Welcome to This Week in Shonen Jump, our weekly check in on Viz’s various Shonen Jump series. Viz has recently changed their release format, but our format will mostly remain the same. We will still review the newest chapters of one title a week, now with even more options at our disposal. The big change for our readers is that, even without a Shonen Jump subscription, you can read these most recent chapters for free at Viz.com or using their app.
This week, Rowan checks in with “Aliens Area.” If you have thoughts on this or any other current Shonen Jump titles, please let us know in the comments!
Aliens Area Chapter 1
Written and Illustrated by Fusai Naba
Reviewed by Rowan Grover
The concept of aliens covertly infiltrating human society and working from within to undermine them is not a new idea in fiction. It’s not even the first manga to deal with that, since “Parasyte”, a personal favorite, already nailed the idea with a very distinct body horror tone years ago. So what does Shonen newcomer “Aliens Area” bring to the table? Well, for starters, Fusai Naba presents us already with a distinctly human protagonist.
High Schooler Tatsumi Tatsunami at first comes off as a loveable slacker type, which I was already cautiously on board for. However, we soon see that it’s not that he doesn’t want to go to college, he simply can’t justify it. Tatsumi is an orphan and carries the weight of looking after and providing for his two younger siblings, whilst also trying to keep a part-time job and deal with weird things happening to his body. It’s a quick and efficient setup to get us to care for the character who has very human problems. On top of that, I appreciate that the siblings aren’t just plot drivers: Naba writes them interacting with Tatsumi in very cute ways.
Naba was smart to push character development so early because the real hook of the manga is a bit of a harder sell. “Aliens Area”, at least in this debut chapter, doesn’t do too much to separate itself from other stories like it. The twist is that yes, aliens have indeed infiltrated society and yes, Tatsumi has been infected by alien tech since his “accident” five years prior to the story. Because of this, we get the overarching plot engine established: that aliens are out to get this tech back. It’s interesting enough but without a specific motivation for Tatsumi outside of surviving to look after his family, it feels a little aimless by the end of the first chapter, which isn’t a great portent. Coupled with that, Tatsumi is helped and goaded into being recruited by police/government stooges, which feels like an old-fashioned and redundant plot point in 2022.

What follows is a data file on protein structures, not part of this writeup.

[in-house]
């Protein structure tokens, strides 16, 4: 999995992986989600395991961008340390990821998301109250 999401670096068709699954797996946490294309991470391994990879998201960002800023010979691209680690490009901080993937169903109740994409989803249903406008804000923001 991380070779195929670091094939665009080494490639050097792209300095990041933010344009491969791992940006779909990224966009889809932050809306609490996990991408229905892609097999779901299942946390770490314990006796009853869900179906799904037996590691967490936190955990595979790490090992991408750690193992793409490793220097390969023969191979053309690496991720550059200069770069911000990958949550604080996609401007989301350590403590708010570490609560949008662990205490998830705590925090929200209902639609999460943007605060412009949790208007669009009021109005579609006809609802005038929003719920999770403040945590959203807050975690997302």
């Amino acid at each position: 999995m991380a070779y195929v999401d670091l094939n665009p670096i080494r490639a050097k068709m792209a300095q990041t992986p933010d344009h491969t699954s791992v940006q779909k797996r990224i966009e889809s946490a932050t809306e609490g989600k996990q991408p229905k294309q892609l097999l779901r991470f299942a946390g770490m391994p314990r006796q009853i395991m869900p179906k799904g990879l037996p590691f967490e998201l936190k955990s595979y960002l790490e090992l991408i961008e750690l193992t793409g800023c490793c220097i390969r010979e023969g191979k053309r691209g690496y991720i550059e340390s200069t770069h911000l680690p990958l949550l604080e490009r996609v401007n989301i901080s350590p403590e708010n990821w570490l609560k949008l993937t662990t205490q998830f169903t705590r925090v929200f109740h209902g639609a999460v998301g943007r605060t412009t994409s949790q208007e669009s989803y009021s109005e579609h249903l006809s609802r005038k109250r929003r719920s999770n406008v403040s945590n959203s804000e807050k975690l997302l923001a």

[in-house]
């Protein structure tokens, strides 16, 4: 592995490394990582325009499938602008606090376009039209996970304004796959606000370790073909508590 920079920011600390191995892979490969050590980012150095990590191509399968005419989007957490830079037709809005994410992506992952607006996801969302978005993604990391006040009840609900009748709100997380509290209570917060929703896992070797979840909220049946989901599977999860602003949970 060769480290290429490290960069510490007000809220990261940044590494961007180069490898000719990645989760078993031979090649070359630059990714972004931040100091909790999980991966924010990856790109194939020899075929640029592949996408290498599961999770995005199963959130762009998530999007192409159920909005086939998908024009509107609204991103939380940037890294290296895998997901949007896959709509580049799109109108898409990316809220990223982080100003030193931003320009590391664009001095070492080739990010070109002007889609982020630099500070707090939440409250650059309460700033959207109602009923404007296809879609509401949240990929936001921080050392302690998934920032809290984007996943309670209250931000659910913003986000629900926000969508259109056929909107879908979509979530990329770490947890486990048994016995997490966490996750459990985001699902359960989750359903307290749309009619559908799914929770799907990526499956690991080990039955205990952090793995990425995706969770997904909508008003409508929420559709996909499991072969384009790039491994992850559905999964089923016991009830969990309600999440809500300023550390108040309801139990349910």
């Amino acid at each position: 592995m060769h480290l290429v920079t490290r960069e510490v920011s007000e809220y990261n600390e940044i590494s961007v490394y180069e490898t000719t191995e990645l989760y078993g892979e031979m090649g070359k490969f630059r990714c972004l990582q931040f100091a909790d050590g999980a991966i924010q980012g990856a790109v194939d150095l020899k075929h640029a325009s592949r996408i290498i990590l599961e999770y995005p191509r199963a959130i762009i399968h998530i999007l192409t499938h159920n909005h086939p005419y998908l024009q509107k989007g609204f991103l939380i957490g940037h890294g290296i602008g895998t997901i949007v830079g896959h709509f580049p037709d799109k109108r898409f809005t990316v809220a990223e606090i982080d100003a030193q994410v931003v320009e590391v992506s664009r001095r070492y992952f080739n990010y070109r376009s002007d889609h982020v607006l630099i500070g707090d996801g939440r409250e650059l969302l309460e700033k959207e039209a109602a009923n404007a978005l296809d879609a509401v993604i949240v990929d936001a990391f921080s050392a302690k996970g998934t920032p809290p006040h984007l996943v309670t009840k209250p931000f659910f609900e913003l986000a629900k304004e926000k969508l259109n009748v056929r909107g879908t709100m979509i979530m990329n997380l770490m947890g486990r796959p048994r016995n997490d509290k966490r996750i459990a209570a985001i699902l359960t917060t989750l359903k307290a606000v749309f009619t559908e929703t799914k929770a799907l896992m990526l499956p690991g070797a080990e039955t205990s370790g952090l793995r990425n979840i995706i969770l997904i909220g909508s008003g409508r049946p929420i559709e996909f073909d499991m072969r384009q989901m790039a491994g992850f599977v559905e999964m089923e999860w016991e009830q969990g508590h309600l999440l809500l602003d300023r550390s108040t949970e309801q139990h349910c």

Thankfully, what really elevates this debut from “emotional alien manga” is Naba’s jarringly angular art style. Few times have I ever seen an artist use the way that they shape the human body to express a character’s personality, and fewer times have I seen it done as well as it is here. Our lead Tatsumi is a great initial example of this. From the moment we first see him, his body is full of sharp edges: point hair, rigid eye shape, pointy nose, pointy everything. It pairs well with his abrasive introductory dialogue. Yet as the story opens up, we see more of Tatsumi, more of the weary lines circulating these sharp features, the shoulders that angle aggressively downward, showing how much his life is weighing down on him. Naba also brings in a great comparison point pretty early with Tatsumi’s siblings. These kids are really only ten or so years younger than him, yet their body shapes are much rounder and softer, their eye shapes punctuated by smoother lines, portraying their innocence deftly.
Moving away to the action and alien part of this debut is where we see Naba really lean into this rigid, yet sweeping style. As soon as you see the aliens, even in their most human form, they have a disturbing quality to them, almost as if Naba is drawing them with their non-dominant hand. They have a shaky quality, with exaggerated facial features that become more unsettling as the story progresses. It’s in this that Naba is able to compete with contemporaries in this medium, giving the aliens a body horror element that only subtly morphs the human form, yet just enough to make the aliens sit uncomfortably with the reader.
The way that the action is framed in the debut is just as fun too, with the camera feeling like it’s thrown around the scene like a tennis ball. When Tatsumi’s siblings are being held captive, we see the camera go from behind his figure at a low angle, to skyrocketing above into the ceiling, and then land in another panel in front with a bulbous, fish-eye effect. It’s super dynamic and adds a lot of tension to the story.
Final Score: 7.5 – “Aliens Area” is a solid debut. The hook may be a little rote, but it’s bolstered by strong character development and super stylistic art.